SPRAGGETT ON CHESS
The classic Bishop sacrifice is about as old as the game itself. The basic idea is direct attack: White (or Black) sacrifices a Bishop on h7(or h2) to draw the enemy King forward, and then pursues the attack with his Queen and Knight. Ofcourse, there is a wide spectrum of variations on the theme and often the situation is not clear cut at all. Every chess player has some experience with the CBS.
It is rare, however, that the classic Bishop sacrifice occur in a game between 2 top grandmasters. Witness the following game between Boris Spassky and Efim Geller which took place in their 1965 Candidates matches.
POSITION AFTER BLACK’S 19th MOVE
No doubt Black had only considered White’s attack after 20.Qd3 (20…g6! is good enough). Geller’s sense of danger must have failed him at this point. Curiously, Geller was a wonderful tactician himself and had won numerous brilliancy prizes for his attacking skills. But to be fair, here the situation does not seem to be promising for the classic Bishop sacrifice because of the presence of the White pawn on g5.
Spassky, however, saw further than his longtime colleague, fellow team mate and life-time adversary.
20.Bxh7ch! Kxh7 21.g6ch!!
This intermediate move is what Geller overlooked! Now the White Knight can come into play via g5 and we have exactly the classic Bishop sacrifice. Play continued:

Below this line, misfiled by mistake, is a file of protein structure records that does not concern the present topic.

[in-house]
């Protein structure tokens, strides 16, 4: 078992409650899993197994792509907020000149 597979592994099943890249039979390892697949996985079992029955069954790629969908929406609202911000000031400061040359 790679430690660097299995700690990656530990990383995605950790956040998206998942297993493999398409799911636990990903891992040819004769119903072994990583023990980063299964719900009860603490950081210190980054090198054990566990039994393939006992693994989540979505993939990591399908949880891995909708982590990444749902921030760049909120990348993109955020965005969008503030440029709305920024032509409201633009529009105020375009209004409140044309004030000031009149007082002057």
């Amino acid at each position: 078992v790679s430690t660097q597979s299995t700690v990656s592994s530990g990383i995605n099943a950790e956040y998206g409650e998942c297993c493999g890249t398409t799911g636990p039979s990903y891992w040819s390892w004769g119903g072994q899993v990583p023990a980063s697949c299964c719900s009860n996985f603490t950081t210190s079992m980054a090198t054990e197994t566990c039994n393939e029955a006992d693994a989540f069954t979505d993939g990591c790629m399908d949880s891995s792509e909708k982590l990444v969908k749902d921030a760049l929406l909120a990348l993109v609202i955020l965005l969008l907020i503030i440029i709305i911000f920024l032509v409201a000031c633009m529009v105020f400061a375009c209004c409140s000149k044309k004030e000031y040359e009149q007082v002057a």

21…Kg8 (21…fg5 22.Ng5ch is the same thing) 22.Ng5! fg5 23.Qf3!
Now if 23…Qd7 simply 24.e6 wins. Black also loses his Queen after 23…Be7: 24.Qf7ch and 25.Ne6. Therefore Geller decided to sacrifice his Queen by taking the Knight on g5, but he could not stave off defeat.
Geller had only a slight material deficit (2 Knights and 2 Pawns for the Queen) but his Knights have no real play and his Kingside is a serious cause of worry. Spassky won without trouble.
About the Sacking the Citadel:
The History, Theory and Practice of the Classic Bishop Sacrifice
Four hundred years ago, an Italian chess master, Gioachino Greco, discovered an extraordinary bishop sacrifice on h7 that often leads to checkmate or a significant material advantage. More amazing still, he recorded the idea! This book chronicles the history of that idea, what many have come to call the Classic Bishop sacrifice, from its discovery and formative years through its remarkably complex uses in modern chess. During the past century, several annotators have attempted to explain the circumstances under which the sacrifice works, and when it doesnt. Edwards reviews their efforts and, in a spectacular ninth chapter, provides a modern classification. His taxonomy of the sacrifice is comprehensive and full of pleasant surprises for beginners and even accomplished masters. This book represents a thematic approach to chess tactics and strategy. Careful readers will suddenly discover that they are able, quickly and accurately, to see 5-10 moves or more ahead in these lines. Here you …
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SPRAGGETT ON CHESS